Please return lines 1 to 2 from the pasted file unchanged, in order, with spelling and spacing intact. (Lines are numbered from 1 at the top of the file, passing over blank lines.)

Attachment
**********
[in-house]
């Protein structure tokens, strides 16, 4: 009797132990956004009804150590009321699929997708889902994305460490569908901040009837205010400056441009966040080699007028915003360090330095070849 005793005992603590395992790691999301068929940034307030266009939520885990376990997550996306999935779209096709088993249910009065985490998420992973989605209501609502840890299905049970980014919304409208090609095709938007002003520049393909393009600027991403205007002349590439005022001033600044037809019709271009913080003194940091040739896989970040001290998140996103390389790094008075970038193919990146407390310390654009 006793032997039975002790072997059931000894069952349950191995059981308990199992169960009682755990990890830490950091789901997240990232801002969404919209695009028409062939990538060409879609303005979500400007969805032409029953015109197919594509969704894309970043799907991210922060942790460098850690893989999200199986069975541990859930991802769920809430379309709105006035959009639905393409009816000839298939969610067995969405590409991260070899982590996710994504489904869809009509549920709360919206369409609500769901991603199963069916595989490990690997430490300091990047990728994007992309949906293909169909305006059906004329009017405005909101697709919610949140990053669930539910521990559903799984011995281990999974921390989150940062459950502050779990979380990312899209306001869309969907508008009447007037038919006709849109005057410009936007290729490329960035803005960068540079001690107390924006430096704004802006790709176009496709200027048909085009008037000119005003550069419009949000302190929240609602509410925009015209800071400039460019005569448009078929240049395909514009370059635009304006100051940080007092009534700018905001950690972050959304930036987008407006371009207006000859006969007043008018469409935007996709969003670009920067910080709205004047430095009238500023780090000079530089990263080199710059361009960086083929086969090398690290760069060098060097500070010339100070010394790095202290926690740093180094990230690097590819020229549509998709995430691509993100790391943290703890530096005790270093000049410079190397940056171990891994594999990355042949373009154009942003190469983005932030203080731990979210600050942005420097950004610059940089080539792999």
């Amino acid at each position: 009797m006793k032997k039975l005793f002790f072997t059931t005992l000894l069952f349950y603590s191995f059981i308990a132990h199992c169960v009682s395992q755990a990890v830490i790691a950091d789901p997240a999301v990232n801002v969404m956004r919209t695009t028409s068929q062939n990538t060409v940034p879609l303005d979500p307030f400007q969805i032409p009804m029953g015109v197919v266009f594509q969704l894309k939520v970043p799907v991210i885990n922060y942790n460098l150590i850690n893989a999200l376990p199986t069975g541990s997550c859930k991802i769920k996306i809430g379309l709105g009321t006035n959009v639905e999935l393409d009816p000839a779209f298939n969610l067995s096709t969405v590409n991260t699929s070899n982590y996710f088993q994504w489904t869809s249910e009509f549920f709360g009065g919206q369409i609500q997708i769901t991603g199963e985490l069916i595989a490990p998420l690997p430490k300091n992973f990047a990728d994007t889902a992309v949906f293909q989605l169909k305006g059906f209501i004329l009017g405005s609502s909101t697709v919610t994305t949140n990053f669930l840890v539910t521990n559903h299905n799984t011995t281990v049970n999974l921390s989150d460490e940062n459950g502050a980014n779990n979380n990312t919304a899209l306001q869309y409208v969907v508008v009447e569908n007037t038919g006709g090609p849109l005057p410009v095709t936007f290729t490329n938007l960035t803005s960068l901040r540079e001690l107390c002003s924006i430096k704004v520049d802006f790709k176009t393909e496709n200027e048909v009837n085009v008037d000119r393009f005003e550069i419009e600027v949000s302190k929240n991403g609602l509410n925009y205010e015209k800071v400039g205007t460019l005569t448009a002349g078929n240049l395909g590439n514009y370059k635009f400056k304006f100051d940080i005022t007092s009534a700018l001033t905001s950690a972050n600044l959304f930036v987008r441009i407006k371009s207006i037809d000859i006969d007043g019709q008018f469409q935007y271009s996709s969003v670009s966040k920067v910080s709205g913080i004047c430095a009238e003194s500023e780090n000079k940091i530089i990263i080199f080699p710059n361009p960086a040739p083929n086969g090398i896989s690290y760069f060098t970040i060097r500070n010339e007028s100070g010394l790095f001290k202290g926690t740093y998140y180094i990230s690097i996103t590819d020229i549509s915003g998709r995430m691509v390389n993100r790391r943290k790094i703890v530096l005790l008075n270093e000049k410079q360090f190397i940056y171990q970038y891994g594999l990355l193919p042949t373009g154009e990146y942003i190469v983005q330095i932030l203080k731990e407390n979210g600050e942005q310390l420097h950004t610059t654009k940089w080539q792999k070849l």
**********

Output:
[in-house]
């Protein structure tokens, strides 16, 4: 009797132990956004009804150590009321699929997708889902994305460490569908901040009837205010400056441009966040080699007028915003360090330095070849 005793005992603590395992790691999301068929940034307030266009939520885990376990997550996306999935779209096709088993249910009065985490998420992973989605209501609502840890299905049970980014919304409208090609095709938007002003520049393909393009600027991403205007002349590439005022001033600044037809019709271009913080003194940091040739896989970040001290998140996103390389790094008075970038193919990146407390310390654009 006793032997039975002790072997059931000894069952349950191995059981308990199992169960009682755990990890830490950091789901997240990232801002969404919209695009028409062939990538060409879609303005979500400007969805032409029953015109197919594509969704894309970043799907991210922060942790460098850690893989999200199986069975541990859930991802769920809430379309709105006035959009639905393409009816000839298939969610067995969405590409991260070899982590996710994504489904869809009509549920709360919206369409609500769901991603199963069916595989490990690997430490300091990047990728994007992309949906293909169909305006059906004329009017405005909101697709919610949140990053669930539910521990559903799984011995281990999974921390989150940062459950502050779990979380990312899209306001869309969907508008009447007037038919006709849109005057410009936007290729490329960035803005960068540079001690107390924006430096704004802006790709176009496709200027048909085009008037000119005003550069419009949000302190929240609602509410925009015209800071400039460019005569448009078929240049395909514009370059635009304006100051940080007092009534700018905001950690972050959304930036987008407006371009207006000859006969007043008018469409935007996709969003670009920067910080709205004047430095009238500023780090000079530089990263080199710059361009960086083929086969090398690290760069060098060097500070010339100070010394790095202290926690740093180094990230690097590819020229549509998709995430691509993100790391943290703890530096005790270093000049410079190397940056171990891994594999990355042949373009154009942003190469983005932030203080731990979210600050942005420097950004610059940089080539792999």